Tuesday, September 1, 2015


Last weekend, because of the wonderful library I work for, I had the opportunity to go to TEDxKC.  Before going to the event I had only watched only a couple minutes of TED Talks videos, which were silent due to the fact that I attempted to watch them at work : ), so I went to TEDxKC with a completely open mind. 

By the end of the evening, my mind and heart and faith in humanity were all brimming over.  Because I never found my coworkers, I sat alone and somehow managed to get a seat at the tippy top center of the Kauffman Center.  Even though every sudden movement or noise made me feel like I was falling several stories I was still enamored and inspired by the talks.  It opened with The Louisville Leopard Percussionists, a group of children playing an assortment of instruments, including xylophones, which just happens to be my favorite instrument.  I wasn’t cool enough to figure out what rock song they were playing but it was zingy and happy and thoroughly terrific.  Martin Pistorius was by far my favorite speaker of the evening.  Every word he spoke felt like a kick in the stomach.  His fight for words made me speechless.  And yet, by the end of his talk, I felt like I was heavy with words I was ready to give away and more than willing to be a little bit more receptive to communication that is easy mistake as silence. 

During intermission I contacted Robert, who graciously drove me to the event, and told him I was ready to go.  While I had greatly enjoyed myself during the first session, I was very uncomfortable with the idea of sitting at the top again and feeling like I was falling every time there was applause or movement.  Robert suggested I ask a volunteer if I could move, and out of respect for the library I took off on a mission to find the sweetest, most grandmotherly volunteer and inquire about the possibility of moving.  She was empathetic and without hesitation, told me she was going to talk to the boys.  After telling the boys (two more kind volunteers) my situation they said that they thought I could stand up in the back on a lower level unless there was an empty seat for me.  I thanked them profusely and asked if I had time to use the restroom.  The grandmotherly volunteer then proceeded to give me instructions on how to get to a restroom that she was sure would be near empty.  I had only mentioned my newfound heights discomfort to her, but the grandmotherly volunteer must have known somehow that I was also struggling with the crowds.  Astonished, I thanked her and turned away.  As I hurried to the restroom, the boys told me they would take care of me when I came back.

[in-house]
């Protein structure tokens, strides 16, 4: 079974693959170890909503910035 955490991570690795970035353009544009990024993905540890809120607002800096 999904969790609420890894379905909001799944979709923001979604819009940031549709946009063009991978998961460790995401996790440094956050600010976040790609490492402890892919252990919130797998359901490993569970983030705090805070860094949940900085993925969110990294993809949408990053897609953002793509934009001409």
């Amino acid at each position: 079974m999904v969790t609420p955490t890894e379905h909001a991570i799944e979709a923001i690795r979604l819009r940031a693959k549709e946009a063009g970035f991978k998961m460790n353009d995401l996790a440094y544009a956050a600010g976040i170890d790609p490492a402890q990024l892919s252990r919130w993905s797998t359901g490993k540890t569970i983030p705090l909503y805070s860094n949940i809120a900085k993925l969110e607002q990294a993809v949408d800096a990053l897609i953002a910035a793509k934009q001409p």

Sure enough, when I came back they had found me a seat in a lower level. 

While I did not enjoy Yawpers, which was an uncomfortably loud rock band, I thoroughly enjoyed the second session and was blown away by the speakers. 

I learned so much during this event, it’s tough to lay it all out. 

Terri Trespicio: Passion is an emotion so it changes.  Grow with it.  

Listening to Terri made me realize that I am one of those lucky people who know from an early age what they’re passionate about and then having that exact dream come true as an adult.  However, even though I recognize that I am incredibly fortunate, I still had several hiccups on the way to achieving my dream of writing poetry and working at a library.  And they were mostly fun hiccups, like the detour where I flirted with the idea of becoming a sign language interpreter.  Thankfully, I was terrible at ASL and easily found my way back to my dream of working at a library.  Terri's message was a great reminder that I don’t need to kick myself for briefly changing my path. 

Dr. Barmak Heshmat: I barely understood what he was talking about.  However, I completely understood his Star Trek reference when he talked about the tricorder.  I’m not sure I ever want to sleep in a floating bed, which I think he said he was working on, but if he finds a way to make music visible I can definitely get excited about that.

Martin Pistorius: Watching his talk made me bump up his book, Ghost Boy, to the top of my list.  When he said he had so much love to give and no one to give it to I felt like I was falling in an entirely different way than the feeling of falling from the balcony. 

Scott Hamilton: My favorite thing about Scott Hamilton was the combination of his whispery voice and his giant sense of humor.  He made this very funny joke about what his personal ad would say if he wasn’t married, which I will totally let you watch so it isn’t butchered by me.  At the end of the talk, the host asked Scott how he thought it went and Scott said that it was hard, but he was happy he got through it.  I am too.  His advocacy for proton therapy made me hopeful for the future of cancer treatments. 

Chaz Ebert: Empathy is the world’s most powerful instrument for social change.  I need to continue reminding myself this each day, especially at the library. 

Ashley Dara Dotz: Another lesson in emphathy, but from a different angle.  Rather than just helping people, empower them. 

Dr. Audrey Odom: Three words: Electronic nose technology.  I was blown away by the idea of reimagining the use of a breathalyzer to track infections in a person’s breath. 

It was truly an eye-opening and moving event, and I am grateful I had an opportunity to experience it. 

And I’m grateful that the volunteers at The Kauffman Center were understanding and able to accommodate me so that I could enjoy the whole show. 

1 comment:

  1. Grandma has been watching Ted Talks on the computer before us. She talks about it and I will admit to watching a couple myself but it took your exuberance to push me forward. Mom is over the moon that we are going to see our first Ted Talks and I am pretty darn excited myself.